Excellence in Research and Innovation for Humanity

International Science Index

Commenced in January 1999 Frequency: Monthly Edition: International Abstract Count: 53453

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81835
Music Piracy Revisited: Agent-Based Modelling and Simulation of Illegal Consumption Behavior
Abstract:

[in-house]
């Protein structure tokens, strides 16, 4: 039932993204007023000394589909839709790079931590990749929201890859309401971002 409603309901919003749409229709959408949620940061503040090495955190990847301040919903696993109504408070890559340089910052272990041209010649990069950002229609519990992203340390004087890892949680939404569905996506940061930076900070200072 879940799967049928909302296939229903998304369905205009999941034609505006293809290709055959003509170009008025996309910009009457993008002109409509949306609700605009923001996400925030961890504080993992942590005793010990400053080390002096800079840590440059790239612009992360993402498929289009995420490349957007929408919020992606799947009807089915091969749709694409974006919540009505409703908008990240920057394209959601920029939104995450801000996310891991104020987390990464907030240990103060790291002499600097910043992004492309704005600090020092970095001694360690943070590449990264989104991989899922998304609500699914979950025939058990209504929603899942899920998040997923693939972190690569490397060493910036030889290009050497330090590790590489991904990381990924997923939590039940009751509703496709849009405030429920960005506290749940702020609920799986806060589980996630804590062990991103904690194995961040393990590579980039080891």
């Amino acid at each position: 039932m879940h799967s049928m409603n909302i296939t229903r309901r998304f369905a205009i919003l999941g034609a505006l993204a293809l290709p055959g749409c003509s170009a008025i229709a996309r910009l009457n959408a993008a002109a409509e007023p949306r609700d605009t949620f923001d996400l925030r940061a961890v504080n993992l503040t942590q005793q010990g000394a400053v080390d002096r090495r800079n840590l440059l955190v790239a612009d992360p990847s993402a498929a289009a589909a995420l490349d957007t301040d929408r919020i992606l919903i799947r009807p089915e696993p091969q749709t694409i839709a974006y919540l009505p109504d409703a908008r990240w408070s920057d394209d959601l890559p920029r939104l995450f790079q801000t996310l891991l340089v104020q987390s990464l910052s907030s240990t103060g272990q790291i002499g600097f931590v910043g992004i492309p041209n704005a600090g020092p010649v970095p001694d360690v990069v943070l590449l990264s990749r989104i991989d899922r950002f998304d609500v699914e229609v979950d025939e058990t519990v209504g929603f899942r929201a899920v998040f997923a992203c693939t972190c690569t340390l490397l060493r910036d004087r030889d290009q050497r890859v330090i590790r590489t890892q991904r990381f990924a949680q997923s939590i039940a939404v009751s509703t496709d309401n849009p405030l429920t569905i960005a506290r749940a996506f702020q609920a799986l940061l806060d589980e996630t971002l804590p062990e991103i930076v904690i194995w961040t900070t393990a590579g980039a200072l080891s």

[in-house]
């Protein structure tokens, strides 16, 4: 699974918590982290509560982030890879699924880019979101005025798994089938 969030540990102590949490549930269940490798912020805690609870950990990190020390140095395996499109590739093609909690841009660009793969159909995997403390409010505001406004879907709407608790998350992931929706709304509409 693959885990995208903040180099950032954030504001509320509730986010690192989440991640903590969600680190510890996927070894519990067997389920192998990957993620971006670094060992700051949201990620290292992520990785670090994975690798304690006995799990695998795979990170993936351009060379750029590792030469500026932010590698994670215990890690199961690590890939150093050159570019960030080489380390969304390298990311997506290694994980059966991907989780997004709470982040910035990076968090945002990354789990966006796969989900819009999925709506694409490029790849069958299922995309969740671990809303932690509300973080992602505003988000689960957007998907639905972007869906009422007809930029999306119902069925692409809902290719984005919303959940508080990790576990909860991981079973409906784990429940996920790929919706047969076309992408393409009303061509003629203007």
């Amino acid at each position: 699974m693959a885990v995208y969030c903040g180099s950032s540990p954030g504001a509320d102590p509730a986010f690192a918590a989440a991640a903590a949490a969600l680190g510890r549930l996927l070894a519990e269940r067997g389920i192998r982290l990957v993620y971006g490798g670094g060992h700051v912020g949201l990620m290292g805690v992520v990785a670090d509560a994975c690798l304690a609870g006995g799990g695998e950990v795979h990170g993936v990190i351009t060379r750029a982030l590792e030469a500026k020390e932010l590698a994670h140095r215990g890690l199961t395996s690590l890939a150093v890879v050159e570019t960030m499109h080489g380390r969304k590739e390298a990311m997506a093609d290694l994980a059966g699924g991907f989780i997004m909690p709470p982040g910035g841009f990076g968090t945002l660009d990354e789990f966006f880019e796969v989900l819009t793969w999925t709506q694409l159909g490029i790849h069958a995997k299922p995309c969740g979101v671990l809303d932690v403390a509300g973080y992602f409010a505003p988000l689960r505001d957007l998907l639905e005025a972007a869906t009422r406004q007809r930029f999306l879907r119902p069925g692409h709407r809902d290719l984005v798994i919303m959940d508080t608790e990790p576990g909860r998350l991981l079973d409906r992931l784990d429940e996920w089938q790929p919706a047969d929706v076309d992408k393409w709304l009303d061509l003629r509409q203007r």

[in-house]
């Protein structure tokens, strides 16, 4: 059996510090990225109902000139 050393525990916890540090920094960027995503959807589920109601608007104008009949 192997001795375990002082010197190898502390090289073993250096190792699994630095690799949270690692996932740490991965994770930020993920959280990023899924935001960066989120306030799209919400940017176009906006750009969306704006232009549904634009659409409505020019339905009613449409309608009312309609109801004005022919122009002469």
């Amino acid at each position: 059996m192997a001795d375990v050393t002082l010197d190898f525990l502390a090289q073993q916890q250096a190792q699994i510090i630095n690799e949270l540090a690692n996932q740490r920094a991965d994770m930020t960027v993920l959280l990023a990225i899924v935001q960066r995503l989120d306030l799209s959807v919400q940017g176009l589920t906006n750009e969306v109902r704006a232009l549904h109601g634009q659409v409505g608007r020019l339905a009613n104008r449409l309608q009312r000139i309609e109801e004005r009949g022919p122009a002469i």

National Collective Management Institute (LKMN) in Indonesia stated that legal music products were about 77.552.008 unit while illegal music products were about 22.0688.225 unit in 1996 and this number keeps getting worse every year. Consequently, Indonesia named as one of the countries with high piracy levels in 2005. This study models people decision toward unlawful behavior, music content piracy in particular, using agent-based modeling and simulation (ABMS). The classification of actors in the model constructed in this study are legal consumer, illegal consumer, and neutral consumer. The decision toward piracy among the actors is a manifestation of the social norm which attributes are social pressure, peer pressure, social approval, and perceived prevalence of piracy. The influencing attributes fluctuate depending on the majority of surrounding behavior called social network. There are two main interventions undertaken in the model, campaign and peer influence, which leads to scenarios in the simulation: positively-framed descriptive norm message, negatively-framed descriptive norm message, positively-framed injunctive norm with benefits message, and negatively-framed injunctive norm with costs message. Using NetLogo, the model is simulated in 30 runs with 10.000 iteration for each run. The initial number of agent was set 100 proportion of 95:5 for illegal consumption. The assumption of proportion is based on the data stated that 95% sales of music industry are pirated. The finding of this study is that negatively-framed descriptive norm message has a worse reversed effect toward music piracy. The study discovers that selecting the context-based campaign is the key process to reduce the level of intention toward music piracy as unlawful behavior by increasing the compliance awareness. The context of Indonesia reveals that that majority of people has actively engaged in music piracy as unlawful behavior, so that people think that this illegal act is common behavior. Therefore, providing the information about how widespread and big this problem is could make people do the illegal consumption behavior instead. The positively-framed descriptive norm message scenario works best to reduce music piracy numbers as it focuses on supporting positive behavior and subject to the right perception on this phenomenon. Music piracy is not merely economical, but rather social phenomenon due to the underlying motivation of the actors which has shifted toward community sharing. The indication of misconception of value co-creation in the context of music piracy in Indonesia is also discussed. This study contributes theoretically that understanding how social norm configures the behavior of decision-making process is essential to breakdown the phenomenon of unlawful behavior in music industry. In practice, this study proposes that reward-based and context-based strategy is the most relevant strategy for stakeholders in music industry. Furthermore, this study provides an opportunity that findings may generalize well beyond music piracy context. As an emerging body of work that systematically constructs the backstage of law and social affect decision-making process, it is interesting to see how the model is implemented in other decision-behavior related situation.
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